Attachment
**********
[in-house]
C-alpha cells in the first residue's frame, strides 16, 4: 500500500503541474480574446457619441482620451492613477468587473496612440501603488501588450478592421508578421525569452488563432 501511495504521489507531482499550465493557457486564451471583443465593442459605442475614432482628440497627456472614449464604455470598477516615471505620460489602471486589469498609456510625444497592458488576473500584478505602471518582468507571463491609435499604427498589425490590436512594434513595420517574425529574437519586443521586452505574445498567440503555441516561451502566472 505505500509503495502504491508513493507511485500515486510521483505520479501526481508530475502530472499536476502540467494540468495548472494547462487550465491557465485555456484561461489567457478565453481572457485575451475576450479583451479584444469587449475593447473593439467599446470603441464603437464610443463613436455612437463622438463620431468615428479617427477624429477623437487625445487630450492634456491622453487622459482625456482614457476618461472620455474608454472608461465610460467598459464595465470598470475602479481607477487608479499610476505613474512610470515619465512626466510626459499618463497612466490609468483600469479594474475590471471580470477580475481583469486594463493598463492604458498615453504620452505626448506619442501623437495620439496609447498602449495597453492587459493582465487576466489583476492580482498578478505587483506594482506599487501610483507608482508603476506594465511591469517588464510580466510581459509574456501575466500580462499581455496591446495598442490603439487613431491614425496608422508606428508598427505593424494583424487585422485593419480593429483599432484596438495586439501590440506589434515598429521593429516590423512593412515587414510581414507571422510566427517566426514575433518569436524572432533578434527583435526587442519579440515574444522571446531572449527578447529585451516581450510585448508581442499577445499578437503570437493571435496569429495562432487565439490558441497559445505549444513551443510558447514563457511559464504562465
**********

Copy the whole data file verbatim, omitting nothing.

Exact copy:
[in-house]
C-alpha cells in the first residue's frame, strides 16, 4: 500500500503541474480574446457619441482620451492613477468587473496612440501603488501588450478592421508578421525569452488563432 501511495504521489507531482499550465493557457486564451471583443465593442459605442475614432482628440497627456472614449464604455470598477516615471505620460489602471486589469498609456510625444497592458488576473500584478505602471518582468507571463491609435499604427498589425490590436512594434513595420517574425529574437519586443521586452505574445498567440503555441516561451502566472 505505500509503495502504491508513493507511485500515486510521483505520479501526481508530475502530472499536476502540467494540468495548472494547462487550465491557465485555456484561461489567457478565453481572457485575451475576450479583451479584444469587449475593447473593439467599446470603441464603437464610443463613436455612437463622438463620431468615428479617427477624429477623437487625445487630450492634456491622453487622459482625456482614457476618461472620455474608454472608461465610460467598459464595465470598470475602479481607477487608479499610476505613474512610470515619465512626466510626459499618463497612466490609468483600469479594474475590471471580470477580475481583469486594463493598463492604458498615453504620452505626448506619442501623437495620439496609447498602449495597453492587459493582465487576466489583476492580482498578478505587483506594482506599487501610483507608482508603476506594465511591469517588464510580466510581459509574456501575466500580462499581455496591446495598442490603439487613431491614425496608422508606428508598427505593424494583424487585422485593419480593429483599432484596438495586439501590440506589434515598429521593429516590423512593412515587414510581414507571422510566427517566426514575433518569436524572432533578434527583435526587442519579440515574444522571446531572449527578447529585451516581450510585448508581442499577445499578437503570437493571435496569429495562432487565439490558441497559445505549444513551443510558447514563457511559464504562465